Chinese Scientists Are Planning To Use Seawater For Harvesting Nuclear Fuel

Researchers at Northeast Normal University in China have achieved a breakthrough in tapping seawater as a source of uranium, a vital fuel for nuclear reactors. This development could play a crucial role in advancing the transition to a carbon-free energy source. As the global community seeks alternatives to fossil fuels, nuclear energy is gaining prominence as a reliable method to support the power grid, particularly during periods when renewable sources like wind and solar are not sufficient. While nuclear fusion is still in the early stages of development, nuclear fission remains a well-established and scalable approach for power generation.

Nuclear fission involves the release of energy in the form of heat when a heavier atom is split into smaller ones. This process can be converted into electricity, providing a solution for handling the intermittencies of renewable energy. Uranium, a naturally unstable element, is a preferred choice as fuel for nuclear fission plants and is typically extracted from various ore deposits worldwide. However, researchers from Northeast Normal University identified a vast potential source in seawater, estimating about 4.5 billion tons of uranium, which is 1,000 times more than land deposits.

The researchers, Rui Zhao and Guangshan Zhu, tackled the challenge of extracting uranyl ions, the dissolved form of uranium in seawater. They developed a flexible cloth woven from carbon fibers treated with hydroxylamine hydrochloride to facilitate the addition of amidoxime groups. These amidoxime groups on the cloth effectively trapped uranyl ions during electrochemical extraction. In their experiments, a coated cloth served as a cathode, a graphite anode completed the circuit, and an electric current ran between them. The precipitated uranium ions turned the cloth a bright yellow.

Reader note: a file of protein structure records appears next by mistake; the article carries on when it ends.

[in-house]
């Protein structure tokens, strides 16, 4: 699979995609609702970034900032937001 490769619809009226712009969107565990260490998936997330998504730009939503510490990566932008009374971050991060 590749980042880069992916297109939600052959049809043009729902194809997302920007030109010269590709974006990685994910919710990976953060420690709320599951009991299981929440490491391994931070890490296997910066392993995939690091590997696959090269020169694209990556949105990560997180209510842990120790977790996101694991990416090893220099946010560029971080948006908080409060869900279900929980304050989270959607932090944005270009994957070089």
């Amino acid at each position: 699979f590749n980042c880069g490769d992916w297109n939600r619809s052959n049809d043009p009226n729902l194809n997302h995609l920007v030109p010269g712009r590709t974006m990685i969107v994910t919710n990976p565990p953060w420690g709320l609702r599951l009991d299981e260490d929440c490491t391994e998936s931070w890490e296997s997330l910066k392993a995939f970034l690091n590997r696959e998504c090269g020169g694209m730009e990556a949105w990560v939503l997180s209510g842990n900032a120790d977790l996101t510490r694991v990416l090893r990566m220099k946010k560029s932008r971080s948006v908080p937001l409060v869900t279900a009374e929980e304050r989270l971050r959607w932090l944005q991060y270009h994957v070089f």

Laboratory tests were followed by trials in seawater from the Bohai Sea, where the electrodes successfully extracted 12.6 milligrams of uranium per gram of water over 24 days. Interestingly, the cloth, when placed in water containing uranyl ions, also passively collected uranium atoms, though electrochemical extraction proved three times faster. The researchers experimented with various materials and found that the treated carbon fiber cloth performed the best.

The success of this method opens the door to the possibility of oceans becoming a significant supplier of nuclear fuel. The next step for the researchers involves scaling up their approach, potentially paving the way for a more sustainable and abundant source of uranium for nuclear power generation.

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